Story no. 20! I admit I have been having a bit of difficulty keeping up, what with end-of-term papers and all. I’m on break now though!
I have often wondered how it is that people don’t notice immediately that I am depressed. Surely my arms are depressed arms. Surely I push buttons with depressed fingers. Surely I drink coffee with depressed slurps.
The truth is, not many people pay attention to an elevator robot, even if he has fished a half-full cup of espresso out of the garbage and is drinking it with noble sadness. Though to really be frank, I don’t actually know any other elevator robots, so this is roughly seventy-six percent conjecture on my part. As I am forcibly tied to my profession with a number of welded joints, the option of going to look for my own kind remains only a passing fancy, a daydream of sorts.
Story no. 19.
“There you are, my lovely,” Zirach said, tugging the last strap tight. “How does that feel?”
Fia looked down at the brass limb. The sorcerer had added three sections to increase the length so it matched her other arm. The hand had been made entirely anew from steel cogs and copper plating. She wiggled the fingers. Wires wrapped her stump, one continuing up the back of her skull under her hair. The wires somehow carried her thoughts down into the metal arm so it moved almost – not quite – as easily under her direction as her own flesh did.
Story no. 18.
My husband spends most of his evenings working on the literary magazine for which he is assistant editor.
Leina, one of my friends, asked him about it once: “Doesn’t it bother you – when you care so much about literature – to work as a censor?”
He shrugged. We were eating dinner, and he forked another caramelized root vegetable (he had done the shopping, and I didn’t recognize the plant) into his mouth. “I think of it more like quality control.”
“Really?” Leina sounded like she was being strangled.
“Really.” Hassur took another bite and smiled thinly at her.
Story no. 17. It still counts as Wednesday’s, because it’s Wednesday in. . . part of. . . the U.S.!
Mummy had picked a really spectacular day for all this, Beatrice thought, leaning her aching head on the steering wheel. Her eyes burned and her throat ached. After she had driven away from the house she had pulled into the car park of a petrol station and wept for a full hour. Her head pounded with dehydration and misery.
Story no. 16.
Bet you thought I was dead, didn’t you? How’d you think I was telling this story to you, exactly? Orks don’t come back as ghosts. If we leave unfinished business, it stays unfinished.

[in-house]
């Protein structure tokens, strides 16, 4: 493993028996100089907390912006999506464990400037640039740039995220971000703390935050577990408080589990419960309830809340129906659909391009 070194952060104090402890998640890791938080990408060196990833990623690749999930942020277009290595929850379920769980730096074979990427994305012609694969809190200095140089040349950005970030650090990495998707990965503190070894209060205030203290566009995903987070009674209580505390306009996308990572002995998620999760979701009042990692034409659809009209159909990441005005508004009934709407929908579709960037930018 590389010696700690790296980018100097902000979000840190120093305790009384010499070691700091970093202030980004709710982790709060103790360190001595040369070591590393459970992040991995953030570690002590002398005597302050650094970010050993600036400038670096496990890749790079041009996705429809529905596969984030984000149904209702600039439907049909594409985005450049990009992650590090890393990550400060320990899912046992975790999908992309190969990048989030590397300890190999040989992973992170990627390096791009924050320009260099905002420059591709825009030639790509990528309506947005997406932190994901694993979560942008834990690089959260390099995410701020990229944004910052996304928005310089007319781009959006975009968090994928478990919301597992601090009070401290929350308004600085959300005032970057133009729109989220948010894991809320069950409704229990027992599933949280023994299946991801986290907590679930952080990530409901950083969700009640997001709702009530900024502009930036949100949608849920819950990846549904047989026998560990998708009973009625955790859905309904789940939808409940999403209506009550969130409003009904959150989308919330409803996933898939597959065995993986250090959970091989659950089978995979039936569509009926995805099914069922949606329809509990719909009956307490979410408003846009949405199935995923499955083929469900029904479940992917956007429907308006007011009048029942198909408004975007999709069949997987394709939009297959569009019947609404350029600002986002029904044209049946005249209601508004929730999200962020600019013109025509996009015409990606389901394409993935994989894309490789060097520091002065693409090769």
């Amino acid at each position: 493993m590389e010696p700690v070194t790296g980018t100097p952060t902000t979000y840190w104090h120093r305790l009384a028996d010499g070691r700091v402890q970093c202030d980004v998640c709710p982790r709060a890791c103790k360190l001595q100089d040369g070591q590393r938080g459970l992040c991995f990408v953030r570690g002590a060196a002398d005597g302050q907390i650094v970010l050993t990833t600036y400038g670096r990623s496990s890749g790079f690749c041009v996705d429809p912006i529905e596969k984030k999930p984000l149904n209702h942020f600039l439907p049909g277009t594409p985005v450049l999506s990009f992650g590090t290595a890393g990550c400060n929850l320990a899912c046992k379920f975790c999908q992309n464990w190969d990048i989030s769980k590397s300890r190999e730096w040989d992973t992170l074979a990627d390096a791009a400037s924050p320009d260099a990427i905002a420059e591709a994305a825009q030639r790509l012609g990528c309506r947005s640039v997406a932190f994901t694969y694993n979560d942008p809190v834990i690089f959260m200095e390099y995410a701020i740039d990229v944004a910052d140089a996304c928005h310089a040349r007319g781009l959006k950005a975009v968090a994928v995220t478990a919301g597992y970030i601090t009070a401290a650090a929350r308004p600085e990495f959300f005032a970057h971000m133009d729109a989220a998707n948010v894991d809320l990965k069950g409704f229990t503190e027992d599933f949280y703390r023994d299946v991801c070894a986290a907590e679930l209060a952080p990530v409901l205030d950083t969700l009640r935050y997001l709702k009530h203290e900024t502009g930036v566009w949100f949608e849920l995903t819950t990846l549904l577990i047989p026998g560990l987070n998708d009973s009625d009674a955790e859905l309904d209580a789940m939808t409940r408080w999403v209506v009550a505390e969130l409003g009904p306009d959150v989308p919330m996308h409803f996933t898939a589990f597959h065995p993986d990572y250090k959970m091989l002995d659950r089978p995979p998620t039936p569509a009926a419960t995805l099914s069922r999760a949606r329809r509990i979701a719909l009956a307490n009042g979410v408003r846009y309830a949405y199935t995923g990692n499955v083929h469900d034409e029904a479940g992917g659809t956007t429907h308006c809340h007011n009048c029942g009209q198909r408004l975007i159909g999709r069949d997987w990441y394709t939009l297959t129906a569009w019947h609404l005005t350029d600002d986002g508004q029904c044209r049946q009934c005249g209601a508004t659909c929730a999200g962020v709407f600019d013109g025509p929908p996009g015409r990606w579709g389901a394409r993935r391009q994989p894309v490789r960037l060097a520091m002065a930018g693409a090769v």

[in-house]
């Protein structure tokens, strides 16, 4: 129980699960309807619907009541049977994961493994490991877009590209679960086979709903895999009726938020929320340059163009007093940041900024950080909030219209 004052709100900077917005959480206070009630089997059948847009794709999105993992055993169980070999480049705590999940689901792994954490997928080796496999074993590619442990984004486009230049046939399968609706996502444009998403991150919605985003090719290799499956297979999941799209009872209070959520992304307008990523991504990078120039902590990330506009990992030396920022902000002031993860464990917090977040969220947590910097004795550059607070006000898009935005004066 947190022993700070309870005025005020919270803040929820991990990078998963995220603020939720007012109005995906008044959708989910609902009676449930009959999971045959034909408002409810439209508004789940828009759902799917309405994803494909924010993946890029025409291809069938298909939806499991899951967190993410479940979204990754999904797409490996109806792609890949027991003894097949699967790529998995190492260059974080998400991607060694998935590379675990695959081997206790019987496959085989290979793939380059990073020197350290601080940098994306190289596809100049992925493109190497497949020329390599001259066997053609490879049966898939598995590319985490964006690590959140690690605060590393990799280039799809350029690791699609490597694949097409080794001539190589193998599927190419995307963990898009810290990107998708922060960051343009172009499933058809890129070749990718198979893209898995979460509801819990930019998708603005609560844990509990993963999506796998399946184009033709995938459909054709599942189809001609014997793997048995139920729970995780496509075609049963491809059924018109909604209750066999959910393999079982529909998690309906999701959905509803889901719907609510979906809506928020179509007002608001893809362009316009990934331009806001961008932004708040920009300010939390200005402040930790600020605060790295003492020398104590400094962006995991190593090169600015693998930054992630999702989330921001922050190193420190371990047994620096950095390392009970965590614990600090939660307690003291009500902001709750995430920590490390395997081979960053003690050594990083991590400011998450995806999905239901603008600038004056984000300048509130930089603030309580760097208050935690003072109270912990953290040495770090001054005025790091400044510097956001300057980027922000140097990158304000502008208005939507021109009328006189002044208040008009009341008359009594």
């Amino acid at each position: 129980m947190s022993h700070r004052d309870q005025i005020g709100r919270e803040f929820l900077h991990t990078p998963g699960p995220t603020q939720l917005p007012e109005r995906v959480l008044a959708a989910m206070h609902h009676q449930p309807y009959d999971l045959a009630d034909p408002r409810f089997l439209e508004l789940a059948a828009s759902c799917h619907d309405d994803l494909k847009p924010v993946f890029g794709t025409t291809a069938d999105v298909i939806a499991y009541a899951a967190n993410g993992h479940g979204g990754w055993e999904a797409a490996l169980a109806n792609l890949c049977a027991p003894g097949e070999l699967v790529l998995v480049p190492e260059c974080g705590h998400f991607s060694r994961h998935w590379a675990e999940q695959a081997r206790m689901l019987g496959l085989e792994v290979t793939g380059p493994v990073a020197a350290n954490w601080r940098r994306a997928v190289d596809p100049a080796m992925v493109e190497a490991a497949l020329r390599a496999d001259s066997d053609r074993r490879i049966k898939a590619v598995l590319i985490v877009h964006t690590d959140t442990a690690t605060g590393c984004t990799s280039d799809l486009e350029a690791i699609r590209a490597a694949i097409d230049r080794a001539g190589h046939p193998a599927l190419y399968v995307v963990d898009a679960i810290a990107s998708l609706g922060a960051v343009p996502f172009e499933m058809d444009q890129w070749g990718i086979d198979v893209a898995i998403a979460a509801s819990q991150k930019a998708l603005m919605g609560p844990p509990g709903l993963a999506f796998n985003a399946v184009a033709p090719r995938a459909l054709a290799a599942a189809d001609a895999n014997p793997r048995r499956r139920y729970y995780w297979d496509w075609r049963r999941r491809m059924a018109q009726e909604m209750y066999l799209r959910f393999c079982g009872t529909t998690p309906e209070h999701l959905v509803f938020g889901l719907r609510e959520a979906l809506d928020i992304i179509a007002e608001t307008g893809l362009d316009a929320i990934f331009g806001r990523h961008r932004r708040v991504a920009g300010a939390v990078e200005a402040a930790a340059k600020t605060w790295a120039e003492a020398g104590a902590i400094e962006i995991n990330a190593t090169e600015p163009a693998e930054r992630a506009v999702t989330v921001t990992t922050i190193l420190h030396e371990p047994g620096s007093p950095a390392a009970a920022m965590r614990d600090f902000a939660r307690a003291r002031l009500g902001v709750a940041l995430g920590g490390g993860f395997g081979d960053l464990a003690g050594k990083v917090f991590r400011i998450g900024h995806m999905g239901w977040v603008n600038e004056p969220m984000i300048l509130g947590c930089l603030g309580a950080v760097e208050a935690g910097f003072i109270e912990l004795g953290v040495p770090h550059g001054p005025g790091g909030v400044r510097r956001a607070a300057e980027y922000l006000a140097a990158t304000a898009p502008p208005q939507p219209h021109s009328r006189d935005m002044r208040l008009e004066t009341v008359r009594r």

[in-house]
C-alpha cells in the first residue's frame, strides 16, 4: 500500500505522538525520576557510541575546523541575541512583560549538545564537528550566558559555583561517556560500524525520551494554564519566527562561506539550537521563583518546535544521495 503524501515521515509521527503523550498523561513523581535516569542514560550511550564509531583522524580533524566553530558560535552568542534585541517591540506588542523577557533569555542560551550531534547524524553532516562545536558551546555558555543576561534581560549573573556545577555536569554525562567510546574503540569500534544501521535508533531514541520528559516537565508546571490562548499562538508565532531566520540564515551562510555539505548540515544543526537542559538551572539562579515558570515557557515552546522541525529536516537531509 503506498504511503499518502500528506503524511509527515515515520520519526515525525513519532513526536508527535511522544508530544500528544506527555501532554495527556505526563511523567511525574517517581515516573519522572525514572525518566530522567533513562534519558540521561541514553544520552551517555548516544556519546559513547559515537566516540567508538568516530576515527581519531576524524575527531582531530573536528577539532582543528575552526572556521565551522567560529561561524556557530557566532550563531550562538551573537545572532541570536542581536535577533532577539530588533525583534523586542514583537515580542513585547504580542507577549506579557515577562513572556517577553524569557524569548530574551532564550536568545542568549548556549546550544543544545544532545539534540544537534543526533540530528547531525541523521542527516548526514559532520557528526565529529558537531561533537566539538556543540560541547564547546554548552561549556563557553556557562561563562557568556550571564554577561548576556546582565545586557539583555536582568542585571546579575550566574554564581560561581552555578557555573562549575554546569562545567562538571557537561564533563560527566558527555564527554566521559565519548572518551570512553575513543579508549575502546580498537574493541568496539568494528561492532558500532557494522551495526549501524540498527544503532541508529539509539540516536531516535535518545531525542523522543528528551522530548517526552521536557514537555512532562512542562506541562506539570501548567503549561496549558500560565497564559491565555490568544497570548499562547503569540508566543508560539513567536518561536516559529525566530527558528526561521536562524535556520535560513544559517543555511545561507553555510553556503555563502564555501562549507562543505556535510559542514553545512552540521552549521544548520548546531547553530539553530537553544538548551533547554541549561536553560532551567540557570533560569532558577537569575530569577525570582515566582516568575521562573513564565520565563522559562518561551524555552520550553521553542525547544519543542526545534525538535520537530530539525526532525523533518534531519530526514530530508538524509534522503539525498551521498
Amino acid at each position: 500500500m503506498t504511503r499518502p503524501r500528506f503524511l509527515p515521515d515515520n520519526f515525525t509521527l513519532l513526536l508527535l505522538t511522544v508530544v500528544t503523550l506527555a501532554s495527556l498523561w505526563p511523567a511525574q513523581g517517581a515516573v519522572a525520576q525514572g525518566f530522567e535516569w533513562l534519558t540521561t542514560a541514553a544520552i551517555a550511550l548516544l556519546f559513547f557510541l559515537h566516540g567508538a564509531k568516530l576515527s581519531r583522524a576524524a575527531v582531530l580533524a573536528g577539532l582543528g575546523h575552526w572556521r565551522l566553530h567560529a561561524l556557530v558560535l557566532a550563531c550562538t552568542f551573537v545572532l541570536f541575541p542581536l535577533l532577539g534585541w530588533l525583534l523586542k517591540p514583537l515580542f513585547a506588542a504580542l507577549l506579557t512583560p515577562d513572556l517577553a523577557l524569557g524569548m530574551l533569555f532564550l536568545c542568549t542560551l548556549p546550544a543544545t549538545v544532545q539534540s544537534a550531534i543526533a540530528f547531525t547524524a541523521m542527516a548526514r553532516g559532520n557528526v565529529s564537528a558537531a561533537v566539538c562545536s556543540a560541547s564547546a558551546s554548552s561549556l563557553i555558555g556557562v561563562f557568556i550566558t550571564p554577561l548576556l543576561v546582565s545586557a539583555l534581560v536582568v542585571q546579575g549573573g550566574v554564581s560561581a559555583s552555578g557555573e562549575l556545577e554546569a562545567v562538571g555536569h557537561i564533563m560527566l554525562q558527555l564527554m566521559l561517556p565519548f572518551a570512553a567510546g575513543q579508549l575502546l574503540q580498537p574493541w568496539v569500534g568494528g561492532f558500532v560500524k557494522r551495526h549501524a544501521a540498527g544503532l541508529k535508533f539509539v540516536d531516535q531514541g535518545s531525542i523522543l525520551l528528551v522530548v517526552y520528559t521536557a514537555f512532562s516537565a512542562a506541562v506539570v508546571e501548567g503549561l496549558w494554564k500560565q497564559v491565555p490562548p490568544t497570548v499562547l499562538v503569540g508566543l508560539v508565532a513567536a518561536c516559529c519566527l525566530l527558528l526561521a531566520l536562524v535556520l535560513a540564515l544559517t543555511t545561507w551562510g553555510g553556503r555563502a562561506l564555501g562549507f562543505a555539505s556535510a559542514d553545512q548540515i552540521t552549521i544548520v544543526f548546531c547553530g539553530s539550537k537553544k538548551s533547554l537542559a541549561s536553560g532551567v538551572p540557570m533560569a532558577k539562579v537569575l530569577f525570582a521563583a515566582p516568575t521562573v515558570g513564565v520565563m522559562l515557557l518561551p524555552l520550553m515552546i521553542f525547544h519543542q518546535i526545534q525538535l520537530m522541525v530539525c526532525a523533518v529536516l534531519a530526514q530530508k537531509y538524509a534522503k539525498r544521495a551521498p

But I’ll admit that for a while I assumed I had to be dead. Everything was dark and I couldn’t really move my limbs. It did strike me as peculiar that if oblivion were all that awaited me after death I should be aware of it.
As time passed, I became increasingly uncomfortable. My head burned and there was a weight on my chest and my arms. The place where the Fey’s glaive had gone into me, just under my left shoulder blade and certainly puncturing a lung, hurt so much the pain had become an unfamiliar, bizarre sensation: like having surgery done with an icicle while I was flying through the air at top speed. Read More
Story no. 15. I don’t want to talk about my problems with motivation, exhaustion, managing work from different parts of my life, and random emotional triggers, but I’ll try to get at least three more stories up this week.
Vern was always trying to get us to buy his vacuum cleaners. He’d show up at the door of our room, a towel tied around his neck, clutching his oxygen tank like it was a briefcase. “Good morning, ladies,” he said, no matter what time of day it was. “Can I interest you in Gentility’s new model of vacuum cleaner?”
He was older than nearly anyone else in the nursing home. He had been a young man in the 1930s. After the bank had foreclosed on his family farm he had run through a whole series of jobs: asphalt layer, egg seller, roof repairman, and finally panhandler. The war had not been kind to him, but in the post-war boom he had found his true calling: door-to-door salesman. Nothing, not being a husband, not being a father, not being a son or a soldier or a farmer, suited him so well as the hard sell. All other parts of Vern’s life gradually came to pieces, but he remained Gentility’s top salesman until they closed their doors in 1974.